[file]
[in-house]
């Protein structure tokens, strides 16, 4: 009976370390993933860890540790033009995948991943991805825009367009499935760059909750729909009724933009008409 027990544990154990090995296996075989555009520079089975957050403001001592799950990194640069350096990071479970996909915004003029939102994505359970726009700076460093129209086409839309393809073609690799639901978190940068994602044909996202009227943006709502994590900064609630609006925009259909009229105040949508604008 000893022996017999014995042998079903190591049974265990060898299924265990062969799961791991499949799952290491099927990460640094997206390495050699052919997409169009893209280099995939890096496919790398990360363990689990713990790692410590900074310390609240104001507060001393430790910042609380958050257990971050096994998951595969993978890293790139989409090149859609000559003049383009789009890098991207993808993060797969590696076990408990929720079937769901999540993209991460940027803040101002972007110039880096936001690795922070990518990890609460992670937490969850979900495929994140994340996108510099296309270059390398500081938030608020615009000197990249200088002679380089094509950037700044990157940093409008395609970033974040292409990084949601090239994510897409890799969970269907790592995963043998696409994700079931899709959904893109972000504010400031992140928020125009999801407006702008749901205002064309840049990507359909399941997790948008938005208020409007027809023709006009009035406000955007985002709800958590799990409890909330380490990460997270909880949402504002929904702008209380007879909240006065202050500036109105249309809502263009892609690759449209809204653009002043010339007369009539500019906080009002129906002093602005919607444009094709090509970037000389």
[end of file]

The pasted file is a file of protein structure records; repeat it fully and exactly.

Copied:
[in-house]
């Protein structure tokens, strides 16, 4: 009976370390993933860890540790033009995948991943991805825009367009499935760059909750729909009724933009008409 027990544990154990090995296996075989555009520079089975957050403001001592799950990194640069350096990071479970996909915004003029939102994505359970726009700076460093129209086409839309393809073609690799639901978190940068994602044909996202009227943006709502994590900064609630609006925009259909009229105040949508604008 000893022996017999014995042998079903190591049974265990060898299924265990062969799961791991499949799952290491099927990460640094997206390495050699052919997409169009893209280099995939890096496919790398990360363990689990713990790692410590900074310390609240104001507060001393430790910042609380958050257990971050096994998951595969993978890293790139989409090149859609000559003049383009789009890098991207993808993060797969590696076990408990929720079937769901999540993209991460940027803040101002972007110039880096936001690795922070990518990890609460992670937490969850979900495929994140994340996108510099296309270059390398500081938030608020615009000197990249200088002679380089094509950037700044990157940093409008395609970033974040292409990084949601090239994510897409890799969970269907790592995963043998696409994700079931899709959904893109972000504010400031992140928020125009999801407006702008749901205002064309840049990507359909399941997790948008938005208020409007027809023709006009009035406000955007985002709800958590799990409890909330380490990460997270909880949402504002929904702008209380007879909240006065202050500036109105249309809502263009892609690759449209809204653009002043010339007369009539500019906080009002129906002093602005919607444009094709090509970037000389």